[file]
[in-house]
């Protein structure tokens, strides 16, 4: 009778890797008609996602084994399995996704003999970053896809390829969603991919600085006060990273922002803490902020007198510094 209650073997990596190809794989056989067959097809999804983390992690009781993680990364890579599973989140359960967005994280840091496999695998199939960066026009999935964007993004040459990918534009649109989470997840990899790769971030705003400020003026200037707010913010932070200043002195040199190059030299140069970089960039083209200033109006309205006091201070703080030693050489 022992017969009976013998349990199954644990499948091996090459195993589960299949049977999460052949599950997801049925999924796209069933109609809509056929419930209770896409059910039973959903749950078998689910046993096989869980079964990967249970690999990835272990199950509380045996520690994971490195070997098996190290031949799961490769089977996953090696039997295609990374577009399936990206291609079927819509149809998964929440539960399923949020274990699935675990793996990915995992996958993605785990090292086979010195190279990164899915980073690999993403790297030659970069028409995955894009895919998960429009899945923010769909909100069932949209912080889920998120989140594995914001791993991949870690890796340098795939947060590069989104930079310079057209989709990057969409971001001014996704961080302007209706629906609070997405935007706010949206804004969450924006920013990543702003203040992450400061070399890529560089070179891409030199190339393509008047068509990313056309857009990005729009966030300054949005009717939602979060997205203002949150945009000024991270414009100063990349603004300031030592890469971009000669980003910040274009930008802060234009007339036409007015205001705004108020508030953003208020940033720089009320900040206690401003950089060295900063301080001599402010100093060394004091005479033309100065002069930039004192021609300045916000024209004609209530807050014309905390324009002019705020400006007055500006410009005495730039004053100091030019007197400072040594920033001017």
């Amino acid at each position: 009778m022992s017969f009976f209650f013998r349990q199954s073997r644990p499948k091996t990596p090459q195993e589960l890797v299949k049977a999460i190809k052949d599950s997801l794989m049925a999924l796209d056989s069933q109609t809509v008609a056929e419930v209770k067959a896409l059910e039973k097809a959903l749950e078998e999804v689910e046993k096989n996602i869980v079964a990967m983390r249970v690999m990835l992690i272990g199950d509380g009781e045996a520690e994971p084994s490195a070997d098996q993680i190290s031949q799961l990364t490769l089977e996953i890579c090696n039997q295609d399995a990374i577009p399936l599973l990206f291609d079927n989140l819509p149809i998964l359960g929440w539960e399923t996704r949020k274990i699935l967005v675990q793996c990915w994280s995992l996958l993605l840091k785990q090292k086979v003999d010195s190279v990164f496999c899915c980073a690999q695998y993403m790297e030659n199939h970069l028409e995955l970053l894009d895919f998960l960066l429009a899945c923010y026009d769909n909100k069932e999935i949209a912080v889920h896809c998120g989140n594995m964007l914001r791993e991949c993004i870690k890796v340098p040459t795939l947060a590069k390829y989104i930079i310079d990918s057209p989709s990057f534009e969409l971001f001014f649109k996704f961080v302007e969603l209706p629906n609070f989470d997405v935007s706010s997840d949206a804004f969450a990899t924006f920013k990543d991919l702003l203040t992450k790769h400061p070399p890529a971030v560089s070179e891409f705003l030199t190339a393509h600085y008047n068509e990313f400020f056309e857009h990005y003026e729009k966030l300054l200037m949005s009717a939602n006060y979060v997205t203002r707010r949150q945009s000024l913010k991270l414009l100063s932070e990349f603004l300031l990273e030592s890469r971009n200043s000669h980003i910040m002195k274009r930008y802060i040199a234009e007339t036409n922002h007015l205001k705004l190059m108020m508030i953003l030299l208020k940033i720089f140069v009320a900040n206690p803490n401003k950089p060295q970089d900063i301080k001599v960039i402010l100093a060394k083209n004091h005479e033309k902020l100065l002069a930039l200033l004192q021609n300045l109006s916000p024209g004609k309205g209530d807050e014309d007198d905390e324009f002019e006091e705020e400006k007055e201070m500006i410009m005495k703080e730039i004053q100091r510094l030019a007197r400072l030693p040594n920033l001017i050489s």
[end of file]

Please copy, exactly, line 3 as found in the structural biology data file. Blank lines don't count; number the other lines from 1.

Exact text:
């Amino acid at each position: 009778m022992s017969f009976f209650f013998r349990q199954s073997r644990p499948k091996t990596p090459q195993e589960l890797v299949k049977a999460i190809k052949d599950s997801l794989m049925a999924l796209d056989s069933q109609t809509v008609a056929e419930v209770k067959a896409l059910e039973k097809a959903l749950e078998e999804v689910e046993k096989n996602i869980v079964a990967m983390r249970v690999m990835l992690i272990g199950d509380g009781e045996a520690e994971p084994s490195a070997d098996q993680i190290s031949q799961l990364t490769l089977e996953i890579c090696n039997q295609d399995a990374i577009p399936l599973l990206f291609d079927n989140l819509p149809i998964l359960g929440w539960e399923t996704r949020k274990i699935l967005v675990q793996c990915w994280s995992l996958l993605l840091k785990q090292k086979v003999d010195s190279v990164f496999c899915c980073a690999q695998y993403m790297e030659n199939h970069l028409e995955l970053l894009d895919f998960l960066l429009a899945c923010y026009d769909n909100k069932e999935i949209a912080v889920h896809c998120g989140n594995m964007l914001r791993e991949c993004i870690k890796v340098p040459t795939l947060a590069k390829y989104i930079i310079d990918s057209p989709s990057f534009e969409l971001f001014f649109k996704f961080v302007e969603l209706p629906n609070f989470d997405v935007s706010s997840d949206a804004f969450a990899t924006f920013k990543d991919l702003l203040t992450k790769h400061p070399p890529a971030v560089s070179e891409f705003l030199t190339a393509h600085y008047n068509e990313f400020f056309e857009h990005y003026e729009k966030l300054l200037m949005s009717a939602n006060y979060v997205t203002r707010r949150q945009s000024l913010k991270l414009l100063s932070e990349f603004l300031l990273e030592s890469r971009n200043s000669h980003i910040m002195k274009r930008y802060i040199a234009e007339t036409n922002h007015l205001k705004l190059m108020m508030i953003l030299l208020k940033i720089f140069v009320a900040n206690p803490n401003k950089p060295q970089d900063i301080k001599v960039i402010l100093a060394k083209n004091h005479e033309k902020l100065l002069a930039l200033l004192q021609n300045l109006s916000p024209g004609k309205g209530d807050e014309d007198d905390e324009f002019e006091e705020e400006k007055e201070m500006i410009m005495k703080e730039i004053q100091r510094l030019a007197r400072l030693p040594n920033l001017i050489s």